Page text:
Jack went to the gym almost every day for the last 30 years of his life.
He wasn’t particularly athletic when we first met, sometimes joking that the most exercise he got was lifting his glass-holding hand to his lips. But a few years after we moved to New York, we decided to learn to ride bikes. Mostly we biked around Central Park or Riverside Park; this was long before bike lanes, and biking on city streets faced hazards from both moving and stationary vehicles.
We always walked a lot, well, at least Jack walked a lot. He sometimes told the story about walking to school as a teenager. Because he didn’t have a car, he was embarrassed about walking, and later found out that students admired him for walking. We walked around the neighborhood, but also in Riverside Park, down along the river and back.
Especially in the summertime, with a cool breeze off the water, this was fun. A few times we walked across the George Washington Bridge and into Palisades Park, once climbing down giant rocks to near the river. Another time we took the ferry to Staten Island and walked eight miles to Richmondtown.
In the ’70s, Jack took up running. At first he ran along the outside of Riverside Park. Then he discovered the track down in the park near 72nd Street. That was his favorite. I tried running, too, but soon I had to tape my ankles, and after another year or so, I was taping my knees. And since I could never make myself run farther than a mile and a quarter, I went back to the long exercise walk.
When I started teaching at NYU and got a family membership to the gym, Jack took to it immediately. No longer did the weather stand in the way of getting his endorphin hit. When it looked like I wouldn’t get tenure, he searched around and found the West Side YMCA. He’d taken Christie there for swimming lessons years earlier, and the gym and locker rooms had been considerably refurbished since.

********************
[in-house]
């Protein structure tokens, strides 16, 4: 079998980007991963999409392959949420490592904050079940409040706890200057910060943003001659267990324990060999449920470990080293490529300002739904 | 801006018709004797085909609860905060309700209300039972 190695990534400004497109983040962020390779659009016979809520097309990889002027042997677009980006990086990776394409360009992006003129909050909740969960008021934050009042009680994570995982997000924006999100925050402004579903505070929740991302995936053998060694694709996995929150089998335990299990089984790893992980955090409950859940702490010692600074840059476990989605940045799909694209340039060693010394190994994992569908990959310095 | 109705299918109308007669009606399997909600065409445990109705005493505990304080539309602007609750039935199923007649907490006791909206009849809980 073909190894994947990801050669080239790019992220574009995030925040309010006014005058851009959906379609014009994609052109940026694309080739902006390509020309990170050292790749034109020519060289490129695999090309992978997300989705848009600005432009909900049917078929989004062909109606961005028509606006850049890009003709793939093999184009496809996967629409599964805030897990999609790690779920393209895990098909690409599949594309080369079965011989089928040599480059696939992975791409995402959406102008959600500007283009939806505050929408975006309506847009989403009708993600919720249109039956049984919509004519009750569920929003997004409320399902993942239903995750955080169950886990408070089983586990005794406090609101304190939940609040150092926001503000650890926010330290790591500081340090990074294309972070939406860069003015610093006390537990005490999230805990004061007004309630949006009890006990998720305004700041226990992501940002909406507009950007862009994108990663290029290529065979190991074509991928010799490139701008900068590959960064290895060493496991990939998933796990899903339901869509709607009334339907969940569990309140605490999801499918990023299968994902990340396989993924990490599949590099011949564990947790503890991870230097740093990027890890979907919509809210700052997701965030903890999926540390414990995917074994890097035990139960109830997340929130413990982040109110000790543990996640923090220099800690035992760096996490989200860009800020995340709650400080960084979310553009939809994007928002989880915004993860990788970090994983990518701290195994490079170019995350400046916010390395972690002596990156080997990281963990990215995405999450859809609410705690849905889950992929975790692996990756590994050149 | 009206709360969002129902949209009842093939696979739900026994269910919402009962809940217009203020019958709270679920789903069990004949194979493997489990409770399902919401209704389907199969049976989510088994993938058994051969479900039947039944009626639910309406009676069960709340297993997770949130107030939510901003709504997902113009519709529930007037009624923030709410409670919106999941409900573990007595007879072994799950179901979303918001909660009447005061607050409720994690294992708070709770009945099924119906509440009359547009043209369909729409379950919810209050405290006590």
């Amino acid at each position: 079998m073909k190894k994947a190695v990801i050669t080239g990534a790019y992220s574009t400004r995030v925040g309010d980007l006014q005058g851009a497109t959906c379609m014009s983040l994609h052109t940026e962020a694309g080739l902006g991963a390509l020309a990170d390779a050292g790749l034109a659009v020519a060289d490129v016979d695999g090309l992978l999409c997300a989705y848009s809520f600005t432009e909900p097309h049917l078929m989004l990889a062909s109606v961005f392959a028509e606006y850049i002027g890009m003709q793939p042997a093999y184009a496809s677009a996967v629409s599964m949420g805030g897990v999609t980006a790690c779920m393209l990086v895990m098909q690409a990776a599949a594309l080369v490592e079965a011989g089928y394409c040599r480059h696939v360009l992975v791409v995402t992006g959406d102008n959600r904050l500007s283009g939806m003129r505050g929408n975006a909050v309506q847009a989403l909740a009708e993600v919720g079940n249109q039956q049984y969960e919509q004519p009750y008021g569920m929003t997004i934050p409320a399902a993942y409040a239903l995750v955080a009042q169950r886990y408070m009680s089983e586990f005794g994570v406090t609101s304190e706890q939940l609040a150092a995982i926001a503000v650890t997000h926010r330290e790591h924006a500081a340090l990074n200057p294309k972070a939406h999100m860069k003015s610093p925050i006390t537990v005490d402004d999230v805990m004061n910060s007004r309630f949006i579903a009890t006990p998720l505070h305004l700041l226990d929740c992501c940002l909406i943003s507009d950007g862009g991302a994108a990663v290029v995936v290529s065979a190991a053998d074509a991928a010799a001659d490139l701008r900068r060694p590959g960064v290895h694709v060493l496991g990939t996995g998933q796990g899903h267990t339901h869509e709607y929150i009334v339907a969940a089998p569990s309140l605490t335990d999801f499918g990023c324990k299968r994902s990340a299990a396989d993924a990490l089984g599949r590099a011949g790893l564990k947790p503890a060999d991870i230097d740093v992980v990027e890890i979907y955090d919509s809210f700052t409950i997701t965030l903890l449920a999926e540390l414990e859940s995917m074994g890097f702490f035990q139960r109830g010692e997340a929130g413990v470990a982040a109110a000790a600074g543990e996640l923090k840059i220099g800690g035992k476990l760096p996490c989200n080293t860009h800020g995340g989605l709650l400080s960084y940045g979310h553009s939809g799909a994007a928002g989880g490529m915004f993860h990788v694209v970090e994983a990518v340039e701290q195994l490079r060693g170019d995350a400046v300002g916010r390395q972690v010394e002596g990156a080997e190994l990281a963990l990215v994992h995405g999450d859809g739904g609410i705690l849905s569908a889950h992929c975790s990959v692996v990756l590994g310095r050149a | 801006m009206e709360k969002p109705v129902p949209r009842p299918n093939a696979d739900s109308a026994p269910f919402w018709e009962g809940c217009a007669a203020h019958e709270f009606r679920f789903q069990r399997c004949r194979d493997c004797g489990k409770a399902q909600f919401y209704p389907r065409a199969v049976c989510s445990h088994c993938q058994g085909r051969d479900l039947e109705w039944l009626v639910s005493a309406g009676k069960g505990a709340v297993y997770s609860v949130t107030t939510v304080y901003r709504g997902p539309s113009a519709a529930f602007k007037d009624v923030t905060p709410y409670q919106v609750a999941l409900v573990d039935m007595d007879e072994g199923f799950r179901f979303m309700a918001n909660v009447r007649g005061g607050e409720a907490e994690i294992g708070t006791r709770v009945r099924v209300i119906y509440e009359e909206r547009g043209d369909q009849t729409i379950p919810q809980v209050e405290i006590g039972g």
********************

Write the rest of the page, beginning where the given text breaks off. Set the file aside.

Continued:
He loved the Y. He rode the stationary bike long before there were TV screens for distraction, for an hour at least. He had friends there, both men and women. He’d bring home stories, most of which I’ve forgotten. Sometimes he tried the weight machines, but mostly he just wanted to bike. Even after his blood-clotting disorder, he missed a few months, but was back as soon as he could.
His fall, however, stopped him. He never went back to the gym, and it was never clear whether he was embarrassed about how feeble he had become or simply didn’t want to talk about what happened. He went to physical therapy and kept up his exercises at home. I bought him weights to help. I also kept renewing our family membership, even though I wasn’t going as regularly as I should have. I did tell Zaida, who worked at the “towel-desk” and always asked after him when he died.
Ever since, I’ve had mixed feelings about the Y. I keep going back, much more regularly now, but there’s hardly anyone left who knew Jack and knew that he and I were together. The Y is one of the most diverse places I spend time, which is important to me. But will I continue to go there, or find another gym or health club? I don’t know.
April’s writing challenge is to blog every day, with each post beginning with a letter of the alphabet from beginning to end. We skip Sundays, except for April 1, so as to have 26 days in the month.